Stubborn Happish – Ken Tsoi's Solo Exhibition

Fishbowl, building blocks, swings and square shaped goldfish. In Ken Tsoi’s world, these are symbolic to the city dweller’s way of life in Hong Kong, representing the various characteristics that we should or should not have, and may or may not like. This solo exhibition, Stubborn Happish, is inspired by Zhuang Zi – the Chinese philosopher whose theory is that no one should tell you how to be happy, or how to live your life.

1-IMG_0305.CR2Square shaped goldfish appear in several paintings, seemingly the link between the artist and his work. He combines his favorite fried fish cakes (square shaped of course) with comical goldfish, which also resonates with his interest in comics. Ken wanted to portray that every person is different and that there is in fact nothing wrong with that – hence the fish could appear to be an oddity in our (or its) world, but it is comfortable in its own skin. Choosing watercolor, ink and markers as mediums, Ken visually describes his strong ideas in very soft flows, concurrently giving fine details to add to the depth of his subject. He seeks to provide just sufficient information to ensure his messages are whispered, not yelled.

“Non Boundary Happy” was Ken’s first painting in this series. At first glance, the story seemed to be of a man that is constrained, trying to break out of his boundaries. Closer inspection reveals that it is quite the exact opposite! In Ken’s mind, this man portrays positive action – someone who is not able to dive the open sea and so creates his own diving adventure in this fishbowl instead. Putting this into the Hong Kong context, the picture really sends out a clear message – find your own happiness and create your own adventures just like how this man is doing what he likes, within his own means.

Top of Ken’s list of Hong Kong’s societal issues concern the people’s obsession with materialism. “There are no boundaries to happiness, or how you can obtain them. I want to disassociate happiness with money, and change the mindset that money can buy happiness”.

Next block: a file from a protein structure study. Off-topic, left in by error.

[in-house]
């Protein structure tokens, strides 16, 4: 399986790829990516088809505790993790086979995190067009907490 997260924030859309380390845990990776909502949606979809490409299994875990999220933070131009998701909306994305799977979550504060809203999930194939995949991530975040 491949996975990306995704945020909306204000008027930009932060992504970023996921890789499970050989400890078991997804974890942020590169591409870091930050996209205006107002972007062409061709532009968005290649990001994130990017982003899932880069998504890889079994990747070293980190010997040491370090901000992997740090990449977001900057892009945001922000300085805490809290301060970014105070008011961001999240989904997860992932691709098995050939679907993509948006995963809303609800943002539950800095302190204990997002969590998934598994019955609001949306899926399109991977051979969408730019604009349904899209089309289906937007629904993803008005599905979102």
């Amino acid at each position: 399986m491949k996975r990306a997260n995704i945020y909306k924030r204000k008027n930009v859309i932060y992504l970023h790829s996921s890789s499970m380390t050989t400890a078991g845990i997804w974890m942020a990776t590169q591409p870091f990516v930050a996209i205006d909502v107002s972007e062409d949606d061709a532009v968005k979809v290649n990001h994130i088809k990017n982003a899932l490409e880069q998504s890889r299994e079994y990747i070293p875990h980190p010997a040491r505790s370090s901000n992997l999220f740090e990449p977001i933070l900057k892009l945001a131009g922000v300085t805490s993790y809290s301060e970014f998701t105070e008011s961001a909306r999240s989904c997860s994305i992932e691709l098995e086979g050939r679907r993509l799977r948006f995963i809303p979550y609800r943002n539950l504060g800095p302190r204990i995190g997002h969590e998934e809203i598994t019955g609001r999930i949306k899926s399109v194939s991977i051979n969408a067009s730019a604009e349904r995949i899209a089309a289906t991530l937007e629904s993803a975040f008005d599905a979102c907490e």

1-IMG_0295In one painting, a contented looking man relaxingly soaks in a bathtub. The backdrop seems to be a bathroom and living room all rolled into one. Parquet tiles, which are most commonly used for living room flooring are matched with bathroom wall tiles, and a bowl of fruits sits atop the covered toilet seat. Odd? Well, in Hong Kong where 300 square foot apartments are common, the only oddity about this picture is the unhygienic placing of food on the toilet seat! However the reality of it is that, in small living spaces, people still need to find the ability to wind down, enjoy themselves and stay positive in order to be happy.

Ken worries about city dwellers’ negative energy, which he deemed a result of society’s constant quest for success, measured by monetary value. He hopes to encourage positive thinking and believes that we all need to rediscover our childhood’s innocence and courage, in order to live a fulfilling life.

Childhood – shows a man diving down with his legs on the swing, facing his fear – which ironically only crept up when he was an adult. We are reminded to sometimes re-live our younger days and recall how simple things used to be. To just simply be – as happy as a child, dance like a child, sing like one, run around like you had no worries at all! This, for Ken, is the meaning of positive energy and letting ourselves go once in a while.

1-IMG_0298Being a true blue Hong Konger, Ken has dreams for his city and people. He would love to see the Hong Kong culture reignite, the cultural roots of what was once a country on its own reprise. He would love to see the young(er) generation cultivate the local culture while moving forward in a globalised, modern world. Materialism should not be the culture of Hong Kong. People should not be bounded by money as money is not the source of happiness. While it is important and nice to have, having an abundance of monetary wealth is pointless if you are unable to find happiness within yourself first. And to find happiness, you need remember how it felt like to be free, pure and innocent – like how you once were, a child with no boundaries.

Join Ken at PubArt Gallery’s “Know Your Artist”session on Saturday, 02 March between 4pm-6pm.

Do also read our interview with Ken to get to know him better:


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